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Why we find symmetry so soothing

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When you're tired and stressed out, where do you look for a bit of calm?

Well, whether it's in architecture or someone's photogenic lunch, many are finding solace in a new place - symmetrical images. And as long as everything matches up, everything somehow feels right with the world.


In a world of rush and chaos, maybe we're searching for something still and perfect. After all, even a tower block that once seemed drab and ugly, can, if photographed in the right way, be transformed to a thing of beauty.

A quick scan of Instagram and you'll find pages entirely dedicated to symmetrical images. And it may sound odd, but after looking at a few images, you might well find yourself feeling soothed...

These accounts range from Symmetry Breakfast, an Instagram account with 665,000 followers that posts images of matching breakfasts; to Geometry Club, an account with 26,000 followers that posts photos of buildings shot from the street up, two sides converging on the apex in what looks like the perfect triangle.

It's hard to tell what kind of people these accounts attract, but it seems no one is immune to the wonder of perfection.

“Spending time looking at these feeds can be therapeutic,” says Dave Mullen, the Sheffield-based founder of Geometry Club. His inspiration for it came on a holiday in New York two years ago.

“I began taking photos of the architecture and found myself looking for patterns and symmetry in it,” he says. “Before long, I suddenly had 10 or 15 of these triangular compositions, all shot from the same angle, and I thought: these would look really good together online."

Dave curates the best submissions for the site, which are crowd-sourced from the online community.

Symmetry Breakfast, in turn, was started by Michael Zee, a photographer in Hackney keen to share evidence of the meals he makes for himself and his boyfriend Mark each morning.

However individual their first intentions, though, Mullen and Zee have become part of a worldwide internet trend. Consider Symmetrical Monsters and Symmetrical Origami, hits along similar lines (on Instagram and Pinterest respectively); or the Photo Challenge on Mashable not so long ago, which asked readers for shots “displaying perfect symmetry”.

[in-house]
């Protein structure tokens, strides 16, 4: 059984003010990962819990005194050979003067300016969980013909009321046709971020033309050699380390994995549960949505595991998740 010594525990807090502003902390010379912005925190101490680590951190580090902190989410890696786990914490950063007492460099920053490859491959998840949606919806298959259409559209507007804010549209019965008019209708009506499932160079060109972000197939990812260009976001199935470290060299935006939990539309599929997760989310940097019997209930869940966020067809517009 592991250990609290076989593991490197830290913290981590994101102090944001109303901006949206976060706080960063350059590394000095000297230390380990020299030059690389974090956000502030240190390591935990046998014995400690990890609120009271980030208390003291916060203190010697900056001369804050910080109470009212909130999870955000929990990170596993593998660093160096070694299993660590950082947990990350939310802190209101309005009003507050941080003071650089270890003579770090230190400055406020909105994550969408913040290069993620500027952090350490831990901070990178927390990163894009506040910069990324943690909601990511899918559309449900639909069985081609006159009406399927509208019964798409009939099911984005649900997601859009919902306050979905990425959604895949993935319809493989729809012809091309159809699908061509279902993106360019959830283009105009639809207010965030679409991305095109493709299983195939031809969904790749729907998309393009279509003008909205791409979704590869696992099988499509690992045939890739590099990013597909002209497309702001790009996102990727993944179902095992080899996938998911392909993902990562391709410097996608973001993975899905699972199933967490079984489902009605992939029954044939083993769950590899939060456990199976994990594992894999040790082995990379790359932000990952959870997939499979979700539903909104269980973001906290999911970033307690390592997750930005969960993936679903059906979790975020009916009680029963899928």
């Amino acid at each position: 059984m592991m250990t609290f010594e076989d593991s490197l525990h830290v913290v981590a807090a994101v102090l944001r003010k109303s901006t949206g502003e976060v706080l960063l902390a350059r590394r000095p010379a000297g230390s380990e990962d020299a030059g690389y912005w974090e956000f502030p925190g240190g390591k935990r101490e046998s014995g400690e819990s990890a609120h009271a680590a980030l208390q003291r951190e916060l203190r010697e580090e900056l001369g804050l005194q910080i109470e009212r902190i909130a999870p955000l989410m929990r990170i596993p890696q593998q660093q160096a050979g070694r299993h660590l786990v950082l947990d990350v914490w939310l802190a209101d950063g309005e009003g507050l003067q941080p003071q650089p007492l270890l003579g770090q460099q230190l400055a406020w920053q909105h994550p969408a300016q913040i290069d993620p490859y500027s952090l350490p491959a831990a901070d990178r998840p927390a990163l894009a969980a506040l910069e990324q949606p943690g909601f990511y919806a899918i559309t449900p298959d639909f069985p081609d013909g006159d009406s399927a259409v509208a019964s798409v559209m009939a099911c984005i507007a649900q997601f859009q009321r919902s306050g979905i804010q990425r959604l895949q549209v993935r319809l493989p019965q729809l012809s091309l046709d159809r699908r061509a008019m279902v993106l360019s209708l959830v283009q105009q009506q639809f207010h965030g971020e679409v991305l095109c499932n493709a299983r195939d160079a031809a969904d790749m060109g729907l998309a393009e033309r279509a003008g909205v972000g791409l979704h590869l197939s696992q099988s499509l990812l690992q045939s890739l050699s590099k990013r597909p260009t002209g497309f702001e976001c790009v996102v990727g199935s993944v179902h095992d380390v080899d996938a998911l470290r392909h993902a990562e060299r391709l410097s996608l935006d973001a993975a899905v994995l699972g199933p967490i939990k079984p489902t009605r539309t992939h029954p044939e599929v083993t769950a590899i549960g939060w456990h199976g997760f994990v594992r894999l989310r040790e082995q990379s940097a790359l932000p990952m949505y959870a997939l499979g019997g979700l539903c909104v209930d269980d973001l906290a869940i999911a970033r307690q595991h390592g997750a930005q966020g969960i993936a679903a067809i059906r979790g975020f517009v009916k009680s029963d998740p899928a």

Let’s not forget either the hugely popular Tumblr account, Things Fitting Perfectly into Other Things(which, if not quite the symmetrical, did champion virtues of the tightly geometrical).

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Symmetry, it seems, is all the rage. But why? Certainly the collaborative nature of social media has played a part.

Geometry Club, for example, invites anyone anywhere to submit photos of buildings – whether Brutalist or Classical, in Santiago or Sydney – so long as they meet the composition criteria.

Having received just 500 submissions so far, Mullen says the feed is still in its early days – his favourite shot probably being that of Charles Street car park in Sheffield, aka The Cheesegrater, because of its "interesting, jagged exterior".

As if to stress the cutting-edge nature of his practice, Mullen is launching an ioS app this summer to help people take pictures in the correct alignment. The truth is, however, that these feeds are just the latest instance of an artistic inclination that’s ages old.

There has always been aesthetic delight taken in symmetry. In the 20th Century, numerous abstract artists adopted it, from Sol LeWitt and Josef Albers in the US to Robyn Denny in the UK. As did Aleksandr Rodchekno, some of whose photos of Moscow’s buildings after the Revolution wouldn’t look out of place on Geometry Club.

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And long before these four, of course, were generations of Islamic artists, who thought symmetry reflected the harmony of heaven – and whose work duly aimed to bring artist and viewer closer to God. Mosques the world over from Mecca to Manchester all bear a nod to the tradition of geometric patterns, with one of the most famous being the stucco and tile work inside the Alhambra palace in Granada.

Might the human fascination for symmetry, then, be more than just aesthetic? According to the American scientist Alan Lightman, human brains actually strive to see things symmetrically.

“The reason must be partly psychological," he says. "Symmetry represents order, and we crave order in this strange universe we find ourselves in... [It] helps us make sense of the world around us".

There’s nothing intrinsically new, then, about accounts such as Geometry Club and Symmetry Breakfast - just the platform on which they operate.

“I don’t think there’s a deep mystery [to their popularity],” says Mullen.

“People like niche, curated feeds where they know exactly what they’re going to get, each time they visit: a selection of pleasing, smartly composed pictures that conform to the same rules. There’s a reassuring comfort in that.”